What size RC airplane would be illegal for me to fly? - RC Groups
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Jan 05, 2007, 01:40 AM
Registered User

What size RC airplane would be illegal for me to fly?

...without some additional paperwork? A parkflyer is perfectly legal. A Cessna 152 with a receiver and actuators installed would almost certainly be illegal. Somewhere between those extremes there has to be a line... where is it?

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Jan 05, 2007, 01:54 AM
I Wish I Was Flying...
sdueck's Avatar
Doesn't the AMA say anything above 80" wingspan, or 1/3rd scale, whichever is smaller. Not sure, as I am not a memeber, nor have I read anything from them, but I think I heard that somewhere. Also anything with a jet turbine.

Now these models can become legal. I am not sure of the process, but I believe they come, inspect the plane, see it safely fly a few times, you fill out some paperwork,a nd you fly safely, in a safe area. Not sure where the cutoff is, but you will at one point have to register with the FAA as well...
Jan 05, 2007, 02:23 AM
Registered User
Usually the cutoff is weight, not size. Turbines also have some special rules. Here (in New Zealand) the weight limit is 25kg, above that requires some certification, and above 75kg requires certification as a fullsize experimental airplane. Beyond visual range UAV work also has some certification requirements, and you need a pilots license.
Jan 05, 2007, 02:46 AM
Deletedfor proving Nauga wrong
AMA limits are 55 lnb takeoff weight without waiver, 100 lbs absolute limit for thier liability coverage.

FAA rules are unclear as to what would require a permit from them. As long as its a hobbiest aircraft model being flown using a 72 mhz radio and not a type certified full scale aircraft (which would already have an FAA airworthyness certificate) Its probably technicly legal.

so... its unlikely to be legal to stick a radio system in a full scale Piper Cub without the FAA approving. But it might be legally OK (stretching every limit as far as possible) to put the radio into a "KitFox" ( an ultralight under FAA rules when built to carry a person) as long as you were going to keep it in visual range....

Soon as you start using an on-board camera to keep track of the plane or put in a GPS based system to make it go where you program it... you would be looking at the FAA wanting to call it a UAV or RPV, which requires FAA authorization. If you are flying it for any semblence of a commercial purpose.. FAA WILL call it a UAV or RPV.

AMA does not set the rules about whats legal... but thier rules are really pretty reasonable. You can make a VERY large model and keep it under 50 lbs. (which allows 5 lbs for fuel)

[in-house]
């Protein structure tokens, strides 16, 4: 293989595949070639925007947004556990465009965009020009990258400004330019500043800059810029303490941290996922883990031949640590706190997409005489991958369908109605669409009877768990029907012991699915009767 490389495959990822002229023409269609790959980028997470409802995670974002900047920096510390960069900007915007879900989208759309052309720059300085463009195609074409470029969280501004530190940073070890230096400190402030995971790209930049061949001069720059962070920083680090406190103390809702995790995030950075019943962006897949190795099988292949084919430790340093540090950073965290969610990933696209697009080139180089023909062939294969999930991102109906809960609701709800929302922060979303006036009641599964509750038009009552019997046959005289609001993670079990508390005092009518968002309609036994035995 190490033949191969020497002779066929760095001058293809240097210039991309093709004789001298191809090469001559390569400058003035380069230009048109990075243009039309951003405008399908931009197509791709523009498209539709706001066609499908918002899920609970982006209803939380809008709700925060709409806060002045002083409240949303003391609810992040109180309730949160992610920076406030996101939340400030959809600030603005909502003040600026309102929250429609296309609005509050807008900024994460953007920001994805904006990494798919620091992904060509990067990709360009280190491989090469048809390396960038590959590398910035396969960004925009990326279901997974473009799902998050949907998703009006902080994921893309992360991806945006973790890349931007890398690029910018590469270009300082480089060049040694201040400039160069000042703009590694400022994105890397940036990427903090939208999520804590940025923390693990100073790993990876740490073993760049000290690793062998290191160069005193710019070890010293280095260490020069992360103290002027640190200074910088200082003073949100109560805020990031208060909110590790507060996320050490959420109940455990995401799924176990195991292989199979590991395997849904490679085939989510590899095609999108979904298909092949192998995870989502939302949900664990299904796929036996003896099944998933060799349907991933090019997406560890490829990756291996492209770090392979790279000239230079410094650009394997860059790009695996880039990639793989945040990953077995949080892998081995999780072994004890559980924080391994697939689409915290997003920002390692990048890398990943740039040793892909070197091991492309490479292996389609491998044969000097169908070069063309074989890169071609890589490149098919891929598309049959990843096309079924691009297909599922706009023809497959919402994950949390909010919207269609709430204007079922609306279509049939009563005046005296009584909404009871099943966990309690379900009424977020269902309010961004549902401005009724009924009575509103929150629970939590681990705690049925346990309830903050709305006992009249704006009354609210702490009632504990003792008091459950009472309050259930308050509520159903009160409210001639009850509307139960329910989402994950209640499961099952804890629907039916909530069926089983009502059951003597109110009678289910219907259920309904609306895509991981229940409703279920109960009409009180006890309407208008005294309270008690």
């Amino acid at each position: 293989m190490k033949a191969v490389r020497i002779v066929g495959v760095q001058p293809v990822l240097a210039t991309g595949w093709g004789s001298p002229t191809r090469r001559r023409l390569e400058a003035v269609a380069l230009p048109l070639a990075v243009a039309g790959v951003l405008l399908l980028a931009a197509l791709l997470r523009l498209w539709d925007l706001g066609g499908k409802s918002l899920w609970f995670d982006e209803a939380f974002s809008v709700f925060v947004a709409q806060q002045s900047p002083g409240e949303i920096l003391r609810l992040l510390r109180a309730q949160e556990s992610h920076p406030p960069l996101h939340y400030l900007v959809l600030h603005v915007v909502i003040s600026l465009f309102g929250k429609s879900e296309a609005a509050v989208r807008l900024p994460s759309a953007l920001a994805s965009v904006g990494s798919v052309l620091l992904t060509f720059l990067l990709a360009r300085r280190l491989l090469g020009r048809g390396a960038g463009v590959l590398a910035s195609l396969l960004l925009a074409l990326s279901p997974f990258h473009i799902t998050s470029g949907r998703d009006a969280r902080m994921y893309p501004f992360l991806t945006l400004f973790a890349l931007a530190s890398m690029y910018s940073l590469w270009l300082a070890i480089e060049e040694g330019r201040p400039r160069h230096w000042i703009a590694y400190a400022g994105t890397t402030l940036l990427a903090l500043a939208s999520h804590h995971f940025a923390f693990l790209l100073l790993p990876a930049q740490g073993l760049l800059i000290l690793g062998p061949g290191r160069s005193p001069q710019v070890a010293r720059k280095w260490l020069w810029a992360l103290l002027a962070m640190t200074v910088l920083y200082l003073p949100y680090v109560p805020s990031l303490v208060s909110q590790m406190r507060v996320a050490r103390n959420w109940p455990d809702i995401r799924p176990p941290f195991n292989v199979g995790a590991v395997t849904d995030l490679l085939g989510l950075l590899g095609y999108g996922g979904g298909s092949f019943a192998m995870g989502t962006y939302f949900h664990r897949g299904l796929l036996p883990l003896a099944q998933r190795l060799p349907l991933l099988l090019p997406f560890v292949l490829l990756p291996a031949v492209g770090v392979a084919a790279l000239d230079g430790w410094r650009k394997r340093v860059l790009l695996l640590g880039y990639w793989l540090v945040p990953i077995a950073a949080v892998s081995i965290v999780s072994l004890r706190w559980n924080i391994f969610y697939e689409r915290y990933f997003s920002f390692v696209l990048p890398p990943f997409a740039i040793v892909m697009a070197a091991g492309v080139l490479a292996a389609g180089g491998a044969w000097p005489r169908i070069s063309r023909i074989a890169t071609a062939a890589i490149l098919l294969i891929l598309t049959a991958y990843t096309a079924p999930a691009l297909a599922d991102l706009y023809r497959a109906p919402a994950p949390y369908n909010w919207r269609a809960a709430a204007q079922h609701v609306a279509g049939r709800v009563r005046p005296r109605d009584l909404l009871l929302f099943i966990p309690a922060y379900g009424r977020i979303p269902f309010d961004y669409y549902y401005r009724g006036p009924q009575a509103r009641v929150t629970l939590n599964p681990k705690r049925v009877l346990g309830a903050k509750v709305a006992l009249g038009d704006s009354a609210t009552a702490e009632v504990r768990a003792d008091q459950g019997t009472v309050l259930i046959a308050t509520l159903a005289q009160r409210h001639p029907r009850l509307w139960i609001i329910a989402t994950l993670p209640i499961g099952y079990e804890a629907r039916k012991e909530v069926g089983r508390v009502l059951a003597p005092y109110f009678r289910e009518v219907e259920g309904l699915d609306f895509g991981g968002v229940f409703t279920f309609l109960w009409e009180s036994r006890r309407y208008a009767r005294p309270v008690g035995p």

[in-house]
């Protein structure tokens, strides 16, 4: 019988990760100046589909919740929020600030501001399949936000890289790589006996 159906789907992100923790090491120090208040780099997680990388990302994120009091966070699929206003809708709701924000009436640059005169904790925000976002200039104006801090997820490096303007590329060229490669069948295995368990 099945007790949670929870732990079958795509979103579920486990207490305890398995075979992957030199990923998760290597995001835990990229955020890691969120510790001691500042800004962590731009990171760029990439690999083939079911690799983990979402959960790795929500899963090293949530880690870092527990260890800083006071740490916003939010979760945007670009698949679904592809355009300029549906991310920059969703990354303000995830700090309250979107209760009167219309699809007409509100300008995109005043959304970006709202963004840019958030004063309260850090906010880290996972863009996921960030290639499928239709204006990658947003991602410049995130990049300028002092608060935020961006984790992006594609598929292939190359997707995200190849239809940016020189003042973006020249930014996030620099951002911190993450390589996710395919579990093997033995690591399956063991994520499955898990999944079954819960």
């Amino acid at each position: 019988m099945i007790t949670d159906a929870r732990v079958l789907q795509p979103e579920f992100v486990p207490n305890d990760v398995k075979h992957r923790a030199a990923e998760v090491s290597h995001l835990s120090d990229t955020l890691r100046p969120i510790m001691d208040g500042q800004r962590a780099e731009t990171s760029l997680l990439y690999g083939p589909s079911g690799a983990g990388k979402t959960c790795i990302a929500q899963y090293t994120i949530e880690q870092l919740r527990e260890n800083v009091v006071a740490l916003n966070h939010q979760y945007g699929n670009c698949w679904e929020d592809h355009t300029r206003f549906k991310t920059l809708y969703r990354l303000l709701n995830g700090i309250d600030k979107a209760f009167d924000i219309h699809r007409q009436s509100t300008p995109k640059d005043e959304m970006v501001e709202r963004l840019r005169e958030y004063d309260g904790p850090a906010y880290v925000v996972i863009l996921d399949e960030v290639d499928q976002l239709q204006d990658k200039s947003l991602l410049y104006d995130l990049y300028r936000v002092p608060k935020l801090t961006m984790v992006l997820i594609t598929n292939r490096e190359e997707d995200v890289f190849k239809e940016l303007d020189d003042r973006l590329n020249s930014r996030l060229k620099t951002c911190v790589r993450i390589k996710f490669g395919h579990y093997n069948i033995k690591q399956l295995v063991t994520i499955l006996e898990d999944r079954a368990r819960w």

Jan 05, 2007, 06:39 AM
Registered User
vintage1's Avatar
Not sure that's true..I am fairly sure that most giant scale models over a certain weight do need to be certified by the CAA, although its not too onerous.

I don;t think that the CAA actually cares whether its a model or not..I did some research when the whole AMA/parkflyer thing came up last year and microlights and hang gliders - which are not far off large models in weight - were subject to relaxed CAA type rules, but not exonerated. There is a formula based loosely on wing loading that defines the class.

I had always understood that below a certain weight - about 25kg? - you could do what you like, above that you needed to involve the CAA.
Jan 05, 2007, 11:03 AM
Registered User
Is the weight limit in the US 50lbs?
Jan 05, 2007, 11:18 AM
Deletedfor proving Nauga wrong

AMA has a FIRST weight limit of 55 lbs without a "waiver" The waiver allows you to go up to 100 lbs. This is TAKEOFF WEIGHT an includes fuel and anything you stick in or on the plane. (so if you make a plane and use it to lift RC skydivers, you have to keep it uner the limit by the fuel capacity and the weight of the RC skydiver(s) that will be carried)

This is NOT an FAA rule.. and only applies to AMA members.

FAA rules are unclear regarding when a "model" turns into a "UAV" or "RPV"..... There's no weight listed for that.

FAA is clear about the break between an "Ultralight" and a plane requireing FAA Certificate of Airworthiness. (I forgot the weights... one max weight the aircraft has a safety parachute and a lesser weight without The difference is essentially the weight needed to put in an effective paracute system)
Jan 05, 2007, 11:43 AM
BFMAC Founding Member
Originally Posted by IWC
Is the weight limit in the US 50lbs?
Depends on who defines 'legal.'

AMA says 55 lbs, or 100 lbs with waiver, but AMA doesn't make laws, just rules for its own members.

ICAO says 25 kg (~55 lbs) and the US is a member nation of ICAO, represented by FAA. Call that quasi-legal, as FAA has the authority to enforce it, but doesn't.